Conservation Genetics

, Volume 10, Issue 2, pp 317–327 | Cite as

Low genetic diversity and recovery implications of the vulnerable Bankoualé Palm Livistona carinensis (Arecaceae), from North-eastern Africa and the Southern Arabian Peninsula

  • A. Shapcott
  • J. L. Dowe
  • H. Ford
Research Article


The Bankoualé Palm, Livistona carinensis is the only known species of Livistona occurring in Africa and is currently classified as vulnerable (IUCN 2004). This extreme outlier species of the genus is restricted to Yemen, Somalia and Djibouti, where all populations are in rapid decline. In Djibouti the palm is confined to three valley systems within the upland plateau of the Goda Massif. This study used microsatellite markers to investigate the genetic diversity and relationships within the species. At the species level L. carinensis contained very low genetic diversity. Most variation was due to the variation between the samples from Yemen and Somalia compared with those in Djibouti. The Djibouti populations were almost monomorphic across the nine loci tested. Interestingly, and despite the small sample sizes, the individuals from botanic gardens collections of the Yemen and Somalia populations were more genetically diverse than the Djibouti populations. This study indicates that the populations in Yemen and Somalia are highly significant for the conservation of the species genetic diversity. Given the lack of genetic diversity both within and among L. carinensis populations in Djibouti, plants could be cultivated for in-situ population enhancement from any seed that is available from within Djibouti with no significant genetic impacts of provenance mismatch. Clearly the populations from Djibouti, Somalia and Yemen are different genetic provenances raising some issues for the conservation and recovery of L. carinensis.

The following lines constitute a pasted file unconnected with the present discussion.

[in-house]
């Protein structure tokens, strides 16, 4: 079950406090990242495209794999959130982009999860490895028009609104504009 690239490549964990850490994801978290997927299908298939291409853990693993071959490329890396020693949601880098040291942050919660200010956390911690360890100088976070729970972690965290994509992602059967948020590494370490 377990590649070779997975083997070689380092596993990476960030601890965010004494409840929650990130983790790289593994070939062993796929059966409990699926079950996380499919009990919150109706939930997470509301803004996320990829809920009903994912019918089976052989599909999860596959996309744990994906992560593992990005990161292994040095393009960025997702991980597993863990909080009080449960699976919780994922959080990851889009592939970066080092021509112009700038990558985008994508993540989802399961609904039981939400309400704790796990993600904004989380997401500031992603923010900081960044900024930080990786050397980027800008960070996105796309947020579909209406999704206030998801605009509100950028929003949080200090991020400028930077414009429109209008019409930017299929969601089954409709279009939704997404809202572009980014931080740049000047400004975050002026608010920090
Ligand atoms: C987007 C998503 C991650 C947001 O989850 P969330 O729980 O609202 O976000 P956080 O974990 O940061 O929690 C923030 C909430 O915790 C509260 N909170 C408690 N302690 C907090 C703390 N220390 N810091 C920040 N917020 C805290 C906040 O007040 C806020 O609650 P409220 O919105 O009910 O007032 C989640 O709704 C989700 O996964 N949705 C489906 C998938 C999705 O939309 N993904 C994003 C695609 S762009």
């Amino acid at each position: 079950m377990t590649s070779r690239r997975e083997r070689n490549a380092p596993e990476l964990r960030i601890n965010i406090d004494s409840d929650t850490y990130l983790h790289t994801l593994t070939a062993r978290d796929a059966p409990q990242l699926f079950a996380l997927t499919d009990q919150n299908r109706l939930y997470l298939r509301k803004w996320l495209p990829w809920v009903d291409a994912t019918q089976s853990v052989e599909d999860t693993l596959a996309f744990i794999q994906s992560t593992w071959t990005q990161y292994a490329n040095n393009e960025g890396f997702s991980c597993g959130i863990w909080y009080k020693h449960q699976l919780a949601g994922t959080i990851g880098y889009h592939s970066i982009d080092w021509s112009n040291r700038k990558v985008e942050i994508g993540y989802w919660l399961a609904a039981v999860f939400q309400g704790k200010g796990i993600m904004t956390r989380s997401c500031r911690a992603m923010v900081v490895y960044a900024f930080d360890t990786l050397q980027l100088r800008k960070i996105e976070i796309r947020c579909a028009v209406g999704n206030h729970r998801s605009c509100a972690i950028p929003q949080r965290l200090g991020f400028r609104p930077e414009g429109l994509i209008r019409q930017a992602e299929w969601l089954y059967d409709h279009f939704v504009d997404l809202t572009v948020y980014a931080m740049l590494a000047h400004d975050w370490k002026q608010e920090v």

Species recovery Conservation genetics Rare species Microsatellites Arecaceae 



We would like to acknowledge contributions to this project of Gavin Conochie, Phil Trathan, and Harriet Gillet, as well as William Baker and John Dransfield (RBG KEW UK), and Larry Noblick (Montogomery Botanical Center, Miami USA). We would also like to acknowledge the help and assistance of Houssein Abdillahi Rayaleh, Ministry of Housing, Urban Affairs, Environment and Land Management in Djibouti and Secretary of Djibouti Nature which was essential for the project success and Houmed Ali, Bankoualé for his knowledge and abilities in the field. We would like to extend a special thanks to Nur Ali, who was indispensable in the field. Rhonda Stokoe (USC) provided technical advice in the laboratory. The funding for the project was provided by grants from the International Palm Society and the University of the Sunshine Coast with in-kind support from The Royal Botanic Gardens Kew.


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Copyright information

© Springer Science+Business Media B.V. 2008

Authors and Affiliations

  1. 1.Faculty of Science Health and EducationUniversity of the Sunshine CoastMaroochydore DCAustralia
  2. 2.Australian Centre for Tropical Freshwater ResearchJames Cook UniversityTownsvilleAustralia
  3. 3.BathUK

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